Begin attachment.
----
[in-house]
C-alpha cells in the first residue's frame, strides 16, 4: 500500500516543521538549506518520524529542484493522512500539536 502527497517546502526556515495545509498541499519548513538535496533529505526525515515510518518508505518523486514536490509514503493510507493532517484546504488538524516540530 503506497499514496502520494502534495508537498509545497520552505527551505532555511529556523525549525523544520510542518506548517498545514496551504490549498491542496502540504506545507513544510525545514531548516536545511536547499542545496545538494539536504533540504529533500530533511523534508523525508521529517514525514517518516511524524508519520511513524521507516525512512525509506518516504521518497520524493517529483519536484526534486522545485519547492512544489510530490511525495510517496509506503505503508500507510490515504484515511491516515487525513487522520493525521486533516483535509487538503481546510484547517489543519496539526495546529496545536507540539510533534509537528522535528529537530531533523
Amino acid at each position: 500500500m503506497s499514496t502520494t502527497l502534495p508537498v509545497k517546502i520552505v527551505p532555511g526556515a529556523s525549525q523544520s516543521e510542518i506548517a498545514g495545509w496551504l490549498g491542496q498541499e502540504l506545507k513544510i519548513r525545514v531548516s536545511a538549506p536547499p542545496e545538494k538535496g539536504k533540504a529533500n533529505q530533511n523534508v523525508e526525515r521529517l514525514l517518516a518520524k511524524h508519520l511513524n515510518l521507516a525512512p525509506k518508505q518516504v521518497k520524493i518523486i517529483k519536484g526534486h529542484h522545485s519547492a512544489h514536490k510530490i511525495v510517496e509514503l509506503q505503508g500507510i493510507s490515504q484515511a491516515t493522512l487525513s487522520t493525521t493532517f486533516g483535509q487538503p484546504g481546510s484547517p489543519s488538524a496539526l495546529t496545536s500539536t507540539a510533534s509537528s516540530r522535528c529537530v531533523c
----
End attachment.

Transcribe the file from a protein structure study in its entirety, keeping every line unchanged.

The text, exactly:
[in-house]
C-alpha cells in the first residue's frame, strides 16, 4: 500500500516543521538549506518520524529542484493522512500539536 502527497517546502526556515495545509498541499519548513538535496533529505526525515515510518518508505518523486514536490509514503493510507493532517484546504488538524516540530 503506497499514496502520494502534495508537498509545497520552505527551505532555511529556523525549525523544520510542518506548517498545514496551504490549498491542496502540504506545507513544510525545514531548516536545511536547499542545496545538494539536504533540504529533500530533511523534508523525508521529517514525514517518516511524524508519520511513524521507516525512512525509506518516504521518497520524493517529483519536484526534486522545485519547492512544489510530490511525495510517496509506503505503508500507510490515504484515511491516515487525513487522520493525521486533516483535509487538503481546510484547517489543519496539526495546529496545536507540539510533534509537528522535528529537530531533523
Amino acid at each position: 500500500m503506497s499514496t502520494t502527497l502534495p508537498v509545497k517546502i520552505v527551505p532555511g526556515a529556523s525549525q523544520s516543521e510542518i506548517a498545514g495545509w496551504l490549498g491542496q498541499e502540504l506545507k513544510i519548513r525545514v531548516s536545511a538549506p536547499p542545496e545538494k538535496g539536504k533540504a529533500n533529505q530533511n523534508v523525508e526525515r521529517l514525514l517518516a518520524k511524524h508519520l511513524n515510518l521507516a525512512p525509506k518508505q518516504v521518497k520524493i518523486i517529483k519536484g526534486h529542484h522545485s519547492a512544489h514536490k510530490i511525495v510517496e509514503l509506503q505503508g500507510i493510507s490515504q484515511a491516515t493522512l487525513s487522520t493525521t493532517f486533516g483535509q487538503p484546504g481546510s484547517p489543519s488538524a496539526l495546529t496545536s500539536t507540539a510533534s509537528s516540530r522535528c529537530v531533523c